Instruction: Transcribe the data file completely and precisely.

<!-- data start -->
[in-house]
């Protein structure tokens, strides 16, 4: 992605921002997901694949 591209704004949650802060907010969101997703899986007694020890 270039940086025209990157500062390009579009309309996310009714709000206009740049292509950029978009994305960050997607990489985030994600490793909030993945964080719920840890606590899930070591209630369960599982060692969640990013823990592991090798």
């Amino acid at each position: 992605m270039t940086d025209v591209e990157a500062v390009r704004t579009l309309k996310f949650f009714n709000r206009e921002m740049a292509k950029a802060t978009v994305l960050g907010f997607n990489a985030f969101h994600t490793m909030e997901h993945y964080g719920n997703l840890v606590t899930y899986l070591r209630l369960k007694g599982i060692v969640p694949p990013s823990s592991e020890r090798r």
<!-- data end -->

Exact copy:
[in-house]
């Protein structure tokens, strides 16, 4: 992605921002997901694949 591209704004949650802060907010969101997703899986007694020890 270039940086025209990157500062390009579009309309996310009714709000206009740049292509950029978009994305960050997607990489985030994600490793909030993945964080719920840890606590899930070591209630369960599982060692969640990013823990592991090798």
């Amino acid at each position: 992605m270039t940086d025209v591209e990157a500062v390009r704004t579009l309309k996310f949650f009714n709000r206009e921002m740049a292509k950029a802060t978009v994305l960050g907010f997607n990489a985030f969101h994600t490793m909030e997901h993945y964080g719920n997703l840890v606590t899930y899986l070591r209630l369960k007694g599982i060692v969640p694949p990013s823990s592991e020890r090798r």